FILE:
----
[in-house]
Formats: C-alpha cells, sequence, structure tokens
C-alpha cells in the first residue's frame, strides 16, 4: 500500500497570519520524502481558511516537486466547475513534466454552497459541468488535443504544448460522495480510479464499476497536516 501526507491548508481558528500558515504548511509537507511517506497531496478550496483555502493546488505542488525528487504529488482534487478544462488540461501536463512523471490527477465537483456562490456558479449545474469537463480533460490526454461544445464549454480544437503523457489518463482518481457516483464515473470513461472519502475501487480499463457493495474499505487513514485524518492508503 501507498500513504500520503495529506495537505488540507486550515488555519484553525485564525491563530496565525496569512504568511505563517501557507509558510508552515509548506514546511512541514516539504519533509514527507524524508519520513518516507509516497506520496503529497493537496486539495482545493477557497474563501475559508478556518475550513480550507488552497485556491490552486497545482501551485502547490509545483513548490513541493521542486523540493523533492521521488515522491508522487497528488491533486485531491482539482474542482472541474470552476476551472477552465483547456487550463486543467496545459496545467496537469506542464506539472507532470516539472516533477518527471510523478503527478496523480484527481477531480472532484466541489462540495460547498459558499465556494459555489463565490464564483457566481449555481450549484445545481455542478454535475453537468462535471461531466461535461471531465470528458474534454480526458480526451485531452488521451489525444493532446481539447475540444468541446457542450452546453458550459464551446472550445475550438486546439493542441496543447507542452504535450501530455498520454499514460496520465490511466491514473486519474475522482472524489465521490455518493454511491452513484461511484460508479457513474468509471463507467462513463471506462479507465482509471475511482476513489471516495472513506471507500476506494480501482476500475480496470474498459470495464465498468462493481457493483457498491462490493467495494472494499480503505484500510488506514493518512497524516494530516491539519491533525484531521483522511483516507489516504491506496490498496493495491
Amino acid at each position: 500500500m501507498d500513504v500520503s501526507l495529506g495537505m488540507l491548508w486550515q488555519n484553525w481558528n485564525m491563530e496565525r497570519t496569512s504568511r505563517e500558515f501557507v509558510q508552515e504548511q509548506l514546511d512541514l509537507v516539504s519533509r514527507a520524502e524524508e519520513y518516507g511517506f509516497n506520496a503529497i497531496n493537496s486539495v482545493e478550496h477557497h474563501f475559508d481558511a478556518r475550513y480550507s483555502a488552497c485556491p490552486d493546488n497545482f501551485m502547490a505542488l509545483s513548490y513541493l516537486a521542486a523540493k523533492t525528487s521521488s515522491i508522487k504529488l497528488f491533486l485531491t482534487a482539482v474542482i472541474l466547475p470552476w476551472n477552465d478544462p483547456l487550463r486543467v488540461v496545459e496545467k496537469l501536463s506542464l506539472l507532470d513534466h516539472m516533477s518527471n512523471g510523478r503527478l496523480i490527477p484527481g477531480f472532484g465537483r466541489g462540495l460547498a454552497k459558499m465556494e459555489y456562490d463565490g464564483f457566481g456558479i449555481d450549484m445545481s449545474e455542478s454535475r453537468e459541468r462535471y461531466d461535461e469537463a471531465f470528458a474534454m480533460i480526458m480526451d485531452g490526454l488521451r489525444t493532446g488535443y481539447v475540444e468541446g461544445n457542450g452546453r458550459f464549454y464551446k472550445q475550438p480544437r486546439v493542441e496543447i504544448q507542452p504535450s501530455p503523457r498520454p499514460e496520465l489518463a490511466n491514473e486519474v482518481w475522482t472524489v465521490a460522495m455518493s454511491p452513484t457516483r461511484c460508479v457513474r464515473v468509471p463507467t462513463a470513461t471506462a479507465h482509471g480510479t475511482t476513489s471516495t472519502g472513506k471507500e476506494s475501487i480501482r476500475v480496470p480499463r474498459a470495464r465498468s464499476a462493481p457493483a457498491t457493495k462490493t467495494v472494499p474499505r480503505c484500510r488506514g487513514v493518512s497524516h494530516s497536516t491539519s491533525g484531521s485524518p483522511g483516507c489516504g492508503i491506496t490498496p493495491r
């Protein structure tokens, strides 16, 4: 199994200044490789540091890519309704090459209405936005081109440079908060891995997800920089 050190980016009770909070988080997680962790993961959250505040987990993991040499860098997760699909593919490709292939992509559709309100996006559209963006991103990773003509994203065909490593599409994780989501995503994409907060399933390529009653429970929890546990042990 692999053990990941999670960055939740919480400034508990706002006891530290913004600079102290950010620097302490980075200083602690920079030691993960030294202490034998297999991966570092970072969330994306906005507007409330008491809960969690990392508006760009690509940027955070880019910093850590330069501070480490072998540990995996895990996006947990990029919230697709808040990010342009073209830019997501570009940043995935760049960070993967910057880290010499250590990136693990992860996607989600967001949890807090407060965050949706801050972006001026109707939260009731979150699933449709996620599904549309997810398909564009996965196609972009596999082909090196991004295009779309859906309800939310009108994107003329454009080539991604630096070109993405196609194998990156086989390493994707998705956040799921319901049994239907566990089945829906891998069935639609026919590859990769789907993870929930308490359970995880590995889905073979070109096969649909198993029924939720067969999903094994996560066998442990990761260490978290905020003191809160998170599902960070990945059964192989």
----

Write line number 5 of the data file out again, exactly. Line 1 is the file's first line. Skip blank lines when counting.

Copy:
């Protein structure tokens, strides 16, 4: 199994200044490789540091890519309704090459209405936005081109440079908060891995997800920089 050190980016009770909070988080997680962790993961959250505040987990993991040499860098997760699909593919490709292939992509559709309100996006559209963006991103990773003509994203065909490593599409994780989501995503994409907060399933390529009653429970929890546990042990 692999053990990941999670960055939740919480400034508990706002006891530290913004600079102290950010620097302490980075200083602690920079030691993960030294202490034998297999991966570092970072969330994306906005507007409330008491809960969690990392508006760009690509940027955070880019910093850590330069501070480490072998540990995996895990996006947990990029919230697709808040990010342009073209830019997501570009940043995935760049960070993967910057880290010499250590990136693990992860996607989600967001949890807090407060965050949706801050972006001026109707939260009731979150699933449709996620599904549309997810398909564009996965196609972009596999082909090196991004295009779309859906309800939310009108994107003329454009080539991604630096070109993405196609194998990156086989390493994707998705956040799921319901049994239907566990089945829906891998069935639609026919590859990769789907993870929930308490359970995880590995889905073979070109096969649909198993029924939720067969999903094994996560066998442990990761260490978290905020003191809160998170599902960070990945059964192989």